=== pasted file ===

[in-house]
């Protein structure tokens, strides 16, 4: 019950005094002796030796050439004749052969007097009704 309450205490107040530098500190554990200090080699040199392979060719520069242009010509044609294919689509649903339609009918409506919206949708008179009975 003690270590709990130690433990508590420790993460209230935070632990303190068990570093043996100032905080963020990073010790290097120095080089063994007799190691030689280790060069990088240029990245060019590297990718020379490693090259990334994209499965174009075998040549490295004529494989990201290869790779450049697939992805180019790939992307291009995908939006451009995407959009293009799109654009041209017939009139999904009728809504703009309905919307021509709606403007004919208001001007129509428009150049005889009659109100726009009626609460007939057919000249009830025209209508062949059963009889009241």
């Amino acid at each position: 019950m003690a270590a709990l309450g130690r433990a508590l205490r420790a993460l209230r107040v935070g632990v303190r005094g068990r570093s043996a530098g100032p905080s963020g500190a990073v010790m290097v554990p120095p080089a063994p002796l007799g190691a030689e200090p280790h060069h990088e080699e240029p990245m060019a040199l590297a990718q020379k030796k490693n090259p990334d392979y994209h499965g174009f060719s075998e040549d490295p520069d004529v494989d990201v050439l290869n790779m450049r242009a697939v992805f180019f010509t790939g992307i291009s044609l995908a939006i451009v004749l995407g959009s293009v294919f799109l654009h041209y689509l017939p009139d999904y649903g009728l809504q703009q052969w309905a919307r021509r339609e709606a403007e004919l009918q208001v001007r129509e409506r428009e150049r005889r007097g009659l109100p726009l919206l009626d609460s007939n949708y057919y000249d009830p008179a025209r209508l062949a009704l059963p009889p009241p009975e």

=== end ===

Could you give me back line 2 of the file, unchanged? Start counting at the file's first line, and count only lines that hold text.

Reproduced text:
């Protein structure tokens, strides 16, 4: 019950005094002796030796050439004749052969007097009704 309450205490107040530098500190554990200090080699040199392979060719520069242009010509044609294919689509649903339609009918409506919206949708008179009975 003690270590709990130690433990508590420790993460209230935070632990303190068990570093043996100032905080963020990073010790290097120095080089063994007799190691030689280790060069990088240029990245060019590297990718020379490693090259990334994209499965174009075998040549490295004529494989990201290869790779450049697939992805180019790939992307291009995908939006451009995407959009293009799109654009041209017939009139999904009728809504703009309905919307021509709606403007004919208001001007129509428009150049005889009659109100726009009626609460007939057919000249009830025209209508062949059963009889009241």